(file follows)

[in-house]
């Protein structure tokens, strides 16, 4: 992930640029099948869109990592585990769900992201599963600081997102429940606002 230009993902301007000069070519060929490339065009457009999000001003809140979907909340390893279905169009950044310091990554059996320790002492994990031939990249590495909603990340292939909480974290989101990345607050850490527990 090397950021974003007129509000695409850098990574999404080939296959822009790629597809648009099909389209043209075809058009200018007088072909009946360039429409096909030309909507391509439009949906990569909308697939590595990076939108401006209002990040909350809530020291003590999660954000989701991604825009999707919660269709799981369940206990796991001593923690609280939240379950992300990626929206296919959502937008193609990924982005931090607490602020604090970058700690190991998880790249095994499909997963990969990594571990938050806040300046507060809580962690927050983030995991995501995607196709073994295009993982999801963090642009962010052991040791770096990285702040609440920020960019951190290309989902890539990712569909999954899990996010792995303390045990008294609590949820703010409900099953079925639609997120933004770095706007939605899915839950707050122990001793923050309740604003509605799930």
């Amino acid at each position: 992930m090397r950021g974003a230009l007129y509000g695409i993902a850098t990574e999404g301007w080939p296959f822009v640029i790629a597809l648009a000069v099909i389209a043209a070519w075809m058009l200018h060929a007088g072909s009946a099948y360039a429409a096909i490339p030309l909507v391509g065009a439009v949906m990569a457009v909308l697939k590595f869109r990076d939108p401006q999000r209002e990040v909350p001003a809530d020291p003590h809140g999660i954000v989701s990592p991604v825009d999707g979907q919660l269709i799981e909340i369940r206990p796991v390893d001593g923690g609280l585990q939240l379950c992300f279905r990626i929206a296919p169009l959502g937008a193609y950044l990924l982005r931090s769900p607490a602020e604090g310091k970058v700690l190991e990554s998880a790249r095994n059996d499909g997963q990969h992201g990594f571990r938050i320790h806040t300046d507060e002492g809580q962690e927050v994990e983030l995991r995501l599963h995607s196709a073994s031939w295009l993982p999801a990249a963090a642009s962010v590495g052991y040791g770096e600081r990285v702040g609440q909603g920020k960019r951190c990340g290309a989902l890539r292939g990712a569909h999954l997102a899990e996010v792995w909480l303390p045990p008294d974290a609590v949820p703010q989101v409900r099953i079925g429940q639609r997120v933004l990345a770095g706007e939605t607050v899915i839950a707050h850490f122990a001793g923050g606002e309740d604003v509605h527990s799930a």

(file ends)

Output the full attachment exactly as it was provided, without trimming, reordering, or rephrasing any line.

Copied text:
[in-house]
């Protein structure tokens, strides 16, 4: 992930640029099948869109990592585990769900992201599963600081997102429940606002 230009993902301007000069070519060929490339065009457009999000001003809140979907909340390893279905169009950044310091990554059996320790002492994990031939990249590495909603990340292939909480974290989101990345607050850490527990 090397950021974003007129509000695409850098990574999404080939296959822009790629597809648009099909389209043209075809058009200018007088072909009946360039429409096909030309909507391509439009949906990569909308697939590595990076939108401006209002990040909350809530020291003590999660954000989701991604825009999707919660269709799981369940206990796991001593923690609280939240379950992300990626929206296919959502937008193609990924982005931090607490602020604090970058700690190991998880790249095994499909997963990969990594571990938050806040300046507060809580962690927050983030995991995501995607196709073994295009993982999801963090642009962010052991040791770096990285702040609440920020960019951190290309989902890539990712569909999954899990996010792995303390045990008294609590949820703010409900099953079925639609997120933004770095706007939605899915839950707050122990001793923050309740604003509605799930």
């Amino acid at each position: 992930m090397r950021g974003a230009l007129y509000g695409i993902a850098t990574e999404g301007w080939p296959f822009v640029i790629a597809l648009a000069v099909i389209a043209a070519w075809m058009l200018h060929a007088g072909s009946a099948y360039a429409a096909i490339p030309l909507v391509g065009a439009v949906m990569a457009v909308l697939k590595f869109r990076d939108p401006q999000r209002e990040v909350p001003a809530d020291p003590h809140g999660i954000v989701s990592p991604v825009d999707g979907q919660l269709i799981e909340i369940r206990p796991v390893d001593g923690g609280l585990q939240l379950c992300f279905r990626i929206a296919p169009l959502g937008a193609y950044l990924l982005r931090s769900p607490a602020e604090g310091k970058v700690l190991e990554s998880a790249r095994n059996d499909g997963q990969h992201g990594f571990r938050i320790h806040t300046d507060e002492g809580q962690e927050v994990e983030l995991r995501l599963h995607s196709a073994s031939w295009l993982p999801a990249a963090a642009s962010v590495g052991y040791g770096e600081r990285v702040g609440q909603g920020k960019r951190c990340g290309a989902l890539r292939g990712a569909h999954l997102a899990e996010v792995w909480l303390p045990p008294d974290a609590v949820p703010q989101v409900r099953i079925g429940q639609r997120v933004l990345a770095g706007e939605t607050v899915i839950a707050h850490f122990a001793g923050g606002e309740d604003v509605h527990s799930a």